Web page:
Note: Sample contains all homeowners in 2007 and 2009. The solid blue line is the 2007 SCF, and the dashed black line is the 2009 panel re-interview.

Source: Author's calculations based on data provided by CoreLogic.

Figure 5a. Change in House Value between 2007 and 2009, Owner Reported

Figure 5a. Change in House Value between 2007 and 2009, Owner Reported.This figure plots a histogram of the owner-reported change in value between the two interviews (2007 and 2009) in the SCF Panel.  The sample only includes owners who own the same home in both interviews.  
The x-axis measures the owner-reported changes in house value, from -50% to 50%.  The y-axis measures the percent of the population which falls into each bin, from 0% to 8%.  
Very few household report 50% decline in value, approximately 0.25%.  there is a slow increase as the fall in value becomes smaller, with approximately 1% in the bins around -30% and between 1 and 2% for the bins around -20%.  Almost all of the bins between -20% and -5% are at or slightly above 2%.  Less than 0.5% of households say they experiences a decline just below 0% but almost 8% of households say they had no change in value.  All of the bins between 0% and 10% gain ae close to 1-1.5%.  as the gain in house value rises above 10%, the percent slowly declines to almost zero by 20% gain. Very little of the population observed reporting increases in value above 20%.

Note: Sample contains all homeowners in 2007 and 2009 that retain ownership in 2009 of their 2007 primary residence and live in a CBSA.

Source: Author's calculations based on data provided by CoreLogic.

Figure 5b.Change in House Value between 2007 and 2009, Change in CoreLogic CBSA HPI

Figure 5b. Change in House Value between 2007 and 2009, Change in CoreLogic CBSA HPI.This figure plots a histogram of changes in the CBSA HPI between the 2007 and 2009 interviews for each homeowner. The sample only includes owners who own the same home in both interviews.  
The x-axis measures the owner-reported changes in house value, from -50% to 50%.  The y-axis measures the percent of the population which falls into each bin, from 0% to 8%.  
Very few CBSA HPI decline more than 40% decline in value.  There is a gradual increase from near 0% to almost 2% between -40% and -30% change in value.   The percent declines from almost 2% to below 1% from -30% change to -23% change.  From -23% change to -15% change there is a sharp increase up to almost 7%.  Between -15% and -5% the bin percent varies between 3.5% and almost 6%.  In the few bins just below and just above 0% change, the percent is just below 2%. There is no mass above 3% change in value.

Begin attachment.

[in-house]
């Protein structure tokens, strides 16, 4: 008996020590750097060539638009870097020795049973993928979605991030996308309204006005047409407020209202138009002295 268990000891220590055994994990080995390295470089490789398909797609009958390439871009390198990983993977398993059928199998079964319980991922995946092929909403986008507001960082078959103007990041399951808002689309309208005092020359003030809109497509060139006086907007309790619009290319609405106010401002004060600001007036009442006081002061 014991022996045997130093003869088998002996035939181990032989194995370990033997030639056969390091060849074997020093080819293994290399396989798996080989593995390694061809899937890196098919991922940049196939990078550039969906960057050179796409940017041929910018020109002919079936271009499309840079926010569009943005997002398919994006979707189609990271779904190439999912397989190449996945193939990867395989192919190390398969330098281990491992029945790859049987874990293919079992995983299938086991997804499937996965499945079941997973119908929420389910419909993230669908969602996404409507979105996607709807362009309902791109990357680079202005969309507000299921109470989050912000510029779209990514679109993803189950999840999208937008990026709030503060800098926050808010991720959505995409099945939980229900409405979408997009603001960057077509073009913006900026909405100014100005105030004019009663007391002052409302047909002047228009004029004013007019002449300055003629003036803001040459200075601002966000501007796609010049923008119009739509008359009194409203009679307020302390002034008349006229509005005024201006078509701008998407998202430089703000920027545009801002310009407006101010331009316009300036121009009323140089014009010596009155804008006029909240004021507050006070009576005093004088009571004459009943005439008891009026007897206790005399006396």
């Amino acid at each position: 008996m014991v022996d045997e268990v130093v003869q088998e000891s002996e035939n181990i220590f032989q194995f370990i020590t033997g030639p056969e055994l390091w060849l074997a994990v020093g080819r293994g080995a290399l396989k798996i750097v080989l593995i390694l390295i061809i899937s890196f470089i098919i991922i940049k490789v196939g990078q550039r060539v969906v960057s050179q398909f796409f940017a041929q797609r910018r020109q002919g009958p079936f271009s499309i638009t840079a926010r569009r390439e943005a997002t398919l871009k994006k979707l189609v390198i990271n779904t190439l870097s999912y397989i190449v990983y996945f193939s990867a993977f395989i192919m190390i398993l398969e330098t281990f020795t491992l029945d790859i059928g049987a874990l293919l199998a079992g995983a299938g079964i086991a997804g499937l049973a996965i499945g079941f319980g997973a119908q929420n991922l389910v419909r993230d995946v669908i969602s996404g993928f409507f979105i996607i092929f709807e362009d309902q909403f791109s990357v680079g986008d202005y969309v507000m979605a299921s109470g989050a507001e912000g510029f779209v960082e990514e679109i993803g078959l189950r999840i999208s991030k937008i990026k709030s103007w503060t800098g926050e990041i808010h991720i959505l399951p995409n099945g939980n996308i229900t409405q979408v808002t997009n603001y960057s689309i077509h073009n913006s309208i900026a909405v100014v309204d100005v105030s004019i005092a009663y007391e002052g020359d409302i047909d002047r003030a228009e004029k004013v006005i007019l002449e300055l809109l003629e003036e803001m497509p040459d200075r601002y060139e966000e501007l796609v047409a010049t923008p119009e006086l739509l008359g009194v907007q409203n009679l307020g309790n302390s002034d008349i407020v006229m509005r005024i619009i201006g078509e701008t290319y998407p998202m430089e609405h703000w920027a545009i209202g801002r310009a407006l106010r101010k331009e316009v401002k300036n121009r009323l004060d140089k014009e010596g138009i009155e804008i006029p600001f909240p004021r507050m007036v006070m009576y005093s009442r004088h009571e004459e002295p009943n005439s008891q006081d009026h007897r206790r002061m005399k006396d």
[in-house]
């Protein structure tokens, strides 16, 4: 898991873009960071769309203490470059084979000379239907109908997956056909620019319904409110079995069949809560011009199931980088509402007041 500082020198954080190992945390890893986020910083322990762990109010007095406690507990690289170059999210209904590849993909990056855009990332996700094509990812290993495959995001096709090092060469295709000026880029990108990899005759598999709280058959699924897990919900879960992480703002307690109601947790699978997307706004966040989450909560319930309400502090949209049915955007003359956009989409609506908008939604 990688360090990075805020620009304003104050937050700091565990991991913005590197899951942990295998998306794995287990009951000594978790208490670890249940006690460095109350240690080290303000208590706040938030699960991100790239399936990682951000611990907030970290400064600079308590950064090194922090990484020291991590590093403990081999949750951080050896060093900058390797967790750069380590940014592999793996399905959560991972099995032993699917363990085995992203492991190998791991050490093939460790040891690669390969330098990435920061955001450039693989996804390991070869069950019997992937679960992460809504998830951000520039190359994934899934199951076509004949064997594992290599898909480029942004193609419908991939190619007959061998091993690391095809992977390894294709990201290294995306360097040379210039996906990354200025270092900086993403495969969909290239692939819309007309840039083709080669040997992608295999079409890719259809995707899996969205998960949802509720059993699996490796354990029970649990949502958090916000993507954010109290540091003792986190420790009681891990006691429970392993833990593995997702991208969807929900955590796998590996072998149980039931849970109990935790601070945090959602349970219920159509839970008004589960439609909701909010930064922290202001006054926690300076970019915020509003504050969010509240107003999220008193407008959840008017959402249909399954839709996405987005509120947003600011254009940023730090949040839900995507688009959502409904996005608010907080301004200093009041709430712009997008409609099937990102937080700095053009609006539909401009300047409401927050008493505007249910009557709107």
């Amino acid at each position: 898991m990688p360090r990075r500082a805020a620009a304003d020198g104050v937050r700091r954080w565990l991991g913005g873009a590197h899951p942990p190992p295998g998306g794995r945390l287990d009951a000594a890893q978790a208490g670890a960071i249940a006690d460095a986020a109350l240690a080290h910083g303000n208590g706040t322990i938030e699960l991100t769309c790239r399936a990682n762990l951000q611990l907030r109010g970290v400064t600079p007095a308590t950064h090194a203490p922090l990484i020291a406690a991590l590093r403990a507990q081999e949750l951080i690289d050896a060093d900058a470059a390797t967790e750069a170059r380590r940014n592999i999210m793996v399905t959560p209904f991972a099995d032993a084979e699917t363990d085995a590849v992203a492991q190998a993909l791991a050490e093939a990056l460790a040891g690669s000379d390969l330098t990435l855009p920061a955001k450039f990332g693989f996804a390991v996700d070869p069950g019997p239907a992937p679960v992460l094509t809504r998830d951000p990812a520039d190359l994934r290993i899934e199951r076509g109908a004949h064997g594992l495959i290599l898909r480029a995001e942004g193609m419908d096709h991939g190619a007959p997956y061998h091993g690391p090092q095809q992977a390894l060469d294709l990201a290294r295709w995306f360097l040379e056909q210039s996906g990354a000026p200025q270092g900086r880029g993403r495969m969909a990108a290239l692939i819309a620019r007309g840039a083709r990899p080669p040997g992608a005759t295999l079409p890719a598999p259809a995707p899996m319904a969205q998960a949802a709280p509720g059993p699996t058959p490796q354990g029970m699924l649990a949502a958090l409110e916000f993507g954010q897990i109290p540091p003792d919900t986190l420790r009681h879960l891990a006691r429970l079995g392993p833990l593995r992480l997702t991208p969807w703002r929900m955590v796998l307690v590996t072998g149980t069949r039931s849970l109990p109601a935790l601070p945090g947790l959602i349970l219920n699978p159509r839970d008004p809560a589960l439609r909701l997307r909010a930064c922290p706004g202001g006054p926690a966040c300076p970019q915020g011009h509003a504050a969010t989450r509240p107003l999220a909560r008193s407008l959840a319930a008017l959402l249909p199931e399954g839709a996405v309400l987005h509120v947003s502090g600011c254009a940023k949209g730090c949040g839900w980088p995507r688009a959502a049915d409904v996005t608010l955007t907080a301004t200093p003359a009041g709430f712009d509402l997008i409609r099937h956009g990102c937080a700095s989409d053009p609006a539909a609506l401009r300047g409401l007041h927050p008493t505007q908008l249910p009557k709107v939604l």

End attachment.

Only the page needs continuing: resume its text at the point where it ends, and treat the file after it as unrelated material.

Note: Sample contains all homeowners in 2007 and 2009 that retain ownership in 2009 of their 2007 primary residence and live in a CBSA.

Source: Author's calculations based on data provided by CoreLogic.

Figure 5c.Potential Distribution of Reported Change in House Value

Figure 5c.Potential Distribution of Reported Change in House Value .This figure plots two histograms of the change in house value between the two interviews (2007 and 2009) in the SCF Panel.  The first includes the owner-reported change in value for owners who own the same house in 2007 and 2009.  The second adds the change in CBSA HPI to the first for owners who do move between interviews or for whom an interview did not occur in 2009.  
The first is the same as Figure 5a. 
The second looks almost identical to the first.

Note: The blue shading recreates Figure 4a, the distribution of owner-reported change in house value. The alternative distribution, clear distribution, uses the CBSA HPI to proxy for the change in value for households that moved between 2007 and 2009 and households not interviewed in the 2009 panel. The sample contains all homeowners in 2007 that live in a CBSA.

Source: Author's calculations based on data provided by CoreLogic.

Figure 6. Distribution of Homeowner Error: Percent Difference between Owner-Reported Change in House Value and CoreLogic CBSA HPI, 2007-09

Figure 6. Distribution of Homeowner Error: Percent Difference between Owner-Reported Change in House Value and CoreLogic CBSA HPI, 2007-09.Chart plots the kernel density of the difference between the change in owner reported housing values from the 2007-2009 SCF Panel and the change in CBSA HPI over the same period.  The sample only includes owners who own the same home in both interviews.  
The primary series plots the distribution of this difference between owners and the CBSA HPIs.  In addition, 3 vertical series marke the median error in addition to the 25th and 75th percentiles. The 25th percentile is -9.6%, the median is 2.6% and the 75th percentile is approximately 14%.